Getting to the ‘Root’ of Customer Centricity
As I was walking around one of the BisB branches the other day, I overheard Ali, a customer-service employee, recommend a competitor’s product to his client. Naturally, I stopped dead in my tracks and stood on the sidelines listening to the rest of the conversation. The customer had specific requirements and we did not have a suitable product to match his needs. Ali thought it was the right thing to do to point the customer towards another Bank that had the right product to match his requirements. And I could not have been prouder.
To me, this is the epitome of customer centricity; a genuine desire to want to help customers even if it means losing a piece of business. At the end of the day, I am certain that, THAT particular customer will always remember Ali for his friendly, credible, honest advice, and for putting his interests first. And Ali’s kind gesture and reputation will reflect on BisB.
In a world of digitisation and fierce competition, customer-centricity has become the ‘buzz’ word in many organisations. Most top executives understand that achieving customer excellence is more than just a pillar in their business strategy; today, it is the single, most critical differentiator that can make or break a company. Yet many fail to do it right.
This warrants the question: Can we truly create a customer-centric business? In my experience, the answer is an unequivocal ‘yes’. It simply requires the right approach.
First off, commitment from the top is a must. Customer-centricity should not just be a boardroom discussion. Executive management needs to be as committed to putting the customer first as each client-facing employee, if not more. They need to take a close, honest look at the existing work culture, and decide whether the company’s values, people, and way of doing business are conducive to making a customer-centric shift. Is the organisation capable of placing the customer at the heart of its business model? And if not, what needs to change?
A few years ago, we carried out a similar exercise at BisB. Although the Bank took pride in being guided by the Islamic ideals of treating others with generosity, consideration, kindness and warmth, I realised that this was no longer enough to maintain a true connection with our customers. Competition in our industry is fierce, and we needed to stand out. So we embarked on a journey of self-discovery. We assessed the good, the bad and the ugly; and we were very critical with our assessment. We needed to know if we had the right components to transform into a truly customer-centric bank. We took a 360 degree look at our business, both from an operational and a people’s front. What we found was that every single person that worked in the Bank, shared in the same basic ‘Bahraini’ values of hospitality, comradeship, integrity and empathy. No matter what their job description was, everyone united in their basic fundamental ‘roots’.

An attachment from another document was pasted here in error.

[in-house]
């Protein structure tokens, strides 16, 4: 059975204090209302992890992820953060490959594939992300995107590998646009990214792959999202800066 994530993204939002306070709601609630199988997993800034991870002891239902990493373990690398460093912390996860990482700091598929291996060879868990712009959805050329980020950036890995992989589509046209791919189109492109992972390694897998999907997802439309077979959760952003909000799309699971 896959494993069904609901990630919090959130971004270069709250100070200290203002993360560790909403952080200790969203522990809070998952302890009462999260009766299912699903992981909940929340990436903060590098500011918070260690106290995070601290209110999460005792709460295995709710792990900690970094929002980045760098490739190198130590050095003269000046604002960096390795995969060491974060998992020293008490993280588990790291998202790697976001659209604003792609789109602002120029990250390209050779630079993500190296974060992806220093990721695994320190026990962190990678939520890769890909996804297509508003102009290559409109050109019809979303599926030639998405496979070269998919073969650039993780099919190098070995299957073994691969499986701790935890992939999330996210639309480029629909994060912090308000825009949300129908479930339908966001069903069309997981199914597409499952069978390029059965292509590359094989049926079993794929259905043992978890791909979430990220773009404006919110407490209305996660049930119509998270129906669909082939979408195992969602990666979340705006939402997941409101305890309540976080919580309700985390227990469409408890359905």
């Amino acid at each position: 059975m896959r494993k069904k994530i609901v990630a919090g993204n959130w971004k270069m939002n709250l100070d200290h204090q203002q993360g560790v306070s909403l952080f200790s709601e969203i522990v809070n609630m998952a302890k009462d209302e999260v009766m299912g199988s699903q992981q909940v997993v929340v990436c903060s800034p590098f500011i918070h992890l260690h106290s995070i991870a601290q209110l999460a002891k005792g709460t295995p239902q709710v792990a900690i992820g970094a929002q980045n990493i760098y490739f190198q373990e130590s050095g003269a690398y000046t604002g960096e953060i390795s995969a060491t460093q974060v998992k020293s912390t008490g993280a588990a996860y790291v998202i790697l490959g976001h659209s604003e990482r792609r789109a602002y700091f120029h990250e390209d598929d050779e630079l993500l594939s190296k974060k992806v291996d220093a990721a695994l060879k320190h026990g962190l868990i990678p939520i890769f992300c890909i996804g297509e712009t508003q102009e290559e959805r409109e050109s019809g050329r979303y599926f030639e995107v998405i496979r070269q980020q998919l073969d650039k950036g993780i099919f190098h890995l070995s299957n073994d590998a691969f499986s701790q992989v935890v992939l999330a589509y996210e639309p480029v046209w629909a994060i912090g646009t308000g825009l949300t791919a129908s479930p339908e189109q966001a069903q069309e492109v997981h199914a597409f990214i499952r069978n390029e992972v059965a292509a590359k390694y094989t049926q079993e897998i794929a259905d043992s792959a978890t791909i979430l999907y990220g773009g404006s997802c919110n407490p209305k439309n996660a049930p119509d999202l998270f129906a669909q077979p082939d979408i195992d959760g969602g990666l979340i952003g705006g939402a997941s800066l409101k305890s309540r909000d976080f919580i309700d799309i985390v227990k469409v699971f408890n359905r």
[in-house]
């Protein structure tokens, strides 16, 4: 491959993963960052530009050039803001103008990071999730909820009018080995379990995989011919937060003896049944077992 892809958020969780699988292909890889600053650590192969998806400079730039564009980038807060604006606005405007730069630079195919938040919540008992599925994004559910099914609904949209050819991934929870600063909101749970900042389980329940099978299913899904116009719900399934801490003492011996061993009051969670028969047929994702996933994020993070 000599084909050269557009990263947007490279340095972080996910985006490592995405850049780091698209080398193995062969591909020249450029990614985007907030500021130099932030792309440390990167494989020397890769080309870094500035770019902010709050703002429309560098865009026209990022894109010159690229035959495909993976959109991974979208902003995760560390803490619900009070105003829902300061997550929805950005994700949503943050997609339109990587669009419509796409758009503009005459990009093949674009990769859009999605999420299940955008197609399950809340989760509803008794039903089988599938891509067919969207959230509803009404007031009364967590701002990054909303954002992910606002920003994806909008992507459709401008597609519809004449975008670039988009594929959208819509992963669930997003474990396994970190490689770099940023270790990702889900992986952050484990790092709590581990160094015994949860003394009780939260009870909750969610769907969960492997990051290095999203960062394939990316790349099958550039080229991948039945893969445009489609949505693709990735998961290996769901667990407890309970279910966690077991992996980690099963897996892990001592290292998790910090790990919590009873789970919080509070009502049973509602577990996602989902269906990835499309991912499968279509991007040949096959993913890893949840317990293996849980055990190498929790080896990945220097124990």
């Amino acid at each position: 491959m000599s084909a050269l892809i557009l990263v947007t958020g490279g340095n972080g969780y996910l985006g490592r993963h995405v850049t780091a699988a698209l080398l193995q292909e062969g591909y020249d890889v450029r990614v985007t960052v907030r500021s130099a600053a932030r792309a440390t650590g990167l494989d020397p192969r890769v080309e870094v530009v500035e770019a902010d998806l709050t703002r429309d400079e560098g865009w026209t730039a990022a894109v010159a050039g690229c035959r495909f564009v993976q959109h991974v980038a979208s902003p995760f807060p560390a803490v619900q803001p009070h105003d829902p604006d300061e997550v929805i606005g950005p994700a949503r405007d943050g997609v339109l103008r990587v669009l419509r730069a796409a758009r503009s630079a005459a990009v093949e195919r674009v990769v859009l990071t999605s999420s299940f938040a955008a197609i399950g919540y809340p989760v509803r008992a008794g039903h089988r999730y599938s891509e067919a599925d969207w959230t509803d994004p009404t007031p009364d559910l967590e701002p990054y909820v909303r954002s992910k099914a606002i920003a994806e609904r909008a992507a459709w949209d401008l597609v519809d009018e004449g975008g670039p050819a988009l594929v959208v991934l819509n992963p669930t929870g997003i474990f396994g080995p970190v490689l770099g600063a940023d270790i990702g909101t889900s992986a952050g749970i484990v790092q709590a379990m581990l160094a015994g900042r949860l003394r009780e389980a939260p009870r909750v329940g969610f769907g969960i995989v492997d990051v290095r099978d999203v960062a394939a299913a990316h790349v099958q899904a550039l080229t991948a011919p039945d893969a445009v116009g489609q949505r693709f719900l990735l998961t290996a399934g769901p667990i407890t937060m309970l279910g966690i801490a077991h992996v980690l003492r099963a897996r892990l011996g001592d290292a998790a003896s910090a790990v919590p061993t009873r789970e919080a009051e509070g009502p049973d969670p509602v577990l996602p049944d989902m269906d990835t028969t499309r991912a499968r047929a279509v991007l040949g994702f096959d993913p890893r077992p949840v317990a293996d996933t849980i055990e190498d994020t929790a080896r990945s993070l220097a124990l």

What came out of that exercise forms the basis of our rejuvenated DNA and gave us the push to embark on our journey to becoming a customer-first organisation.
We knew we had the right pool of people with the right fundamentals to help carry our vision forward. We began to empower them, provided training, and tried to create an environment that inspired new ways of thinking and working in order to boost collaboration and innovation. Our employees worked alongside one another and our DNA began to organically transcen into our business model, giving rise to a new era of customer service.
Next came the customer. Many of the companies that fail in customer service do so because they are stuck in the old-school mentality of creating a product or service FIRST, with the customer very much at the ending stages of the process. Once upon a time, it was all down to customer surveys and insight reports to gauge customer feedback, which remain valuable tools today but are very impersonal.
We wanted to evolve our organisation around the needs of our clients and it was necessary to make a complete shift in mind-set. We started engaging with our customers in conversation, acquiring their insights, gauging their opinions; all this to better understand what they need from us to help them achieve their business goals. It might sound cliché but customer-first organisations understand that if they are going to be successful, their customers need to be happy first. Helping our customers navigate through to success is where we add value. Innovation is key to progress, but we can’t innovate alone. We need to co-create.
Are we there yet? Not even close to where I personally would like us to be but we are on the right path. We know that our people are our strength, and have been an integral part of the growth of our Bank’s DNA which forms the backbone of our guiding principles today. Every day, we are striving to make progress. Establishing a customer-centric culture is an evolving journey and we are committed to seeing it through, leaving no stone unturned until we deliver a truly transformative experience.